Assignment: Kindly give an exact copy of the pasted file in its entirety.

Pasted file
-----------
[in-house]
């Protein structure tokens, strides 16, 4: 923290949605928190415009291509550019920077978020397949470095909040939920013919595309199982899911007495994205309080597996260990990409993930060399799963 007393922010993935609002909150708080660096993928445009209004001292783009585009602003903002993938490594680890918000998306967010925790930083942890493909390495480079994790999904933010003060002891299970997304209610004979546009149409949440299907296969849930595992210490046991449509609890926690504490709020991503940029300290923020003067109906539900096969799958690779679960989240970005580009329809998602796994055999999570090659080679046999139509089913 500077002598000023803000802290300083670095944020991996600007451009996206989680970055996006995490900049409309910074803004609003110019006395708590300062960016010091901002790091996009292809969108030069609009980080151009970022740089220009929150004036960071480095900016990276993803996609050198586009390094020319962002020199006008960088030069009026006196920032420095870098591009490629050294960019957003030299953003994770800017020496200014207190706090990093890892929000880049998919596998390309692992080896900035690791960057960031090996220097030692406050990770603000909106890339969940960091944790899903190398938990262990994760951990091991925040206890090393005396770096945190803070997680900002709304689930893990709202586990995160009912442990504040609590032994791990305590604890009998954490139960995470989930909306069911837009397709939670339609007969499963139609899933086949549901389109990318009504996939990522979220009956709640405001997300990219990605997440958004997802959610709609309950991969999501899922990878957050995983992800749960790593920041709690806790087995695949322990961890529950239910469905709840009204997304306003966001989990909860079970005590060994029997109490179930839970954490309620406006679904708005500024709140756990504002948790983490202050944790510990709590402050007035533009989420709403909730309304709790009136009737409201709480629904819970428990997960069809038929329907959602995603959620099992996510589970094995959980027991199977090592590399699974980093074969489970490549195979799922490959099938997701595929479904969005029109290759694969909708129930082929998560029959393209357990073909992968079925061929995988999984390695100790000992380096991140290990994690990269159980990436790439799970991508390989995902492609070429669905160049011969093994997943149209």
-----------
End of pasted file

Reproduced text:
[in-house]
């Protein structure tokens, strides 16, 4: 923290949605928190415009291509550019920077978020397949470095909040939920013919595309199982899911007495994205309080597996260990990409993930060399799963 007393922010993935609002909150708080660096993928445009209004001292783009585009602003903002993938490594680890918000998306967010925790930083942890493909390495480079994790999904933010003060002891299970997304209610004979546009149409949440299907296969849930595992210490046991449509609890926690504490709020991503940029300290923020003067109906539900096969799958690779679960989240970005580009329809998602796994055999999570090659080679046999139509089913 500077002598000023803000802290300083670095944020991996600007451009996206989680970055996006995490900049409309910074803004609003110019006395708590300062960016010091901002790091996009292809969108030069609009980080151009970022740089220009929150004036960071480095900016990276993803996609050198586009390094020319962002020199006008960088030069009026006196920032420095870098591009490629050294960019957003030299953003994770800017020496200014207190706090990093890892929000880049998919596998390309692992080896900035690791960057960031090996220097030692406050990770603000909106890339969940960091944790899903190398938990262990994760951990091991925040206890090393005396770096945190803070997680900002709304689930893990709202586990995160009912442990504040609590032994791990305590604890009998954490139960995470989930909306069911837009397709939670339609007969499963139609899933086949549901389109990318009504996939990522979220009956709640405001997300990219990605997440958004997802959610709609309950991969999501899922990878957050995983992800749960790593920041709690806790087995695949322990961890529950239910469905709840009204997304306003966001989990909860079970005590060994029997109490179930839970954490309620406006679904708005500024709140756990504002948790983490202050944790510990709590402050007035533009989420709403909730309304709790009136009737409201709480629904819970428990997960069809038929329907959602995603959620099992996510589970094995959980027991199977090592590399699974980093074969489970490549195979799922490959099938997701595929479904969005029109290759694969909708129930082929998560029959393209357990073909992968079925061929995988999984390695100790000992380096991140290990994690990269159980990436790439799970991508390989995902492609070429669905160049011969093994997943149209």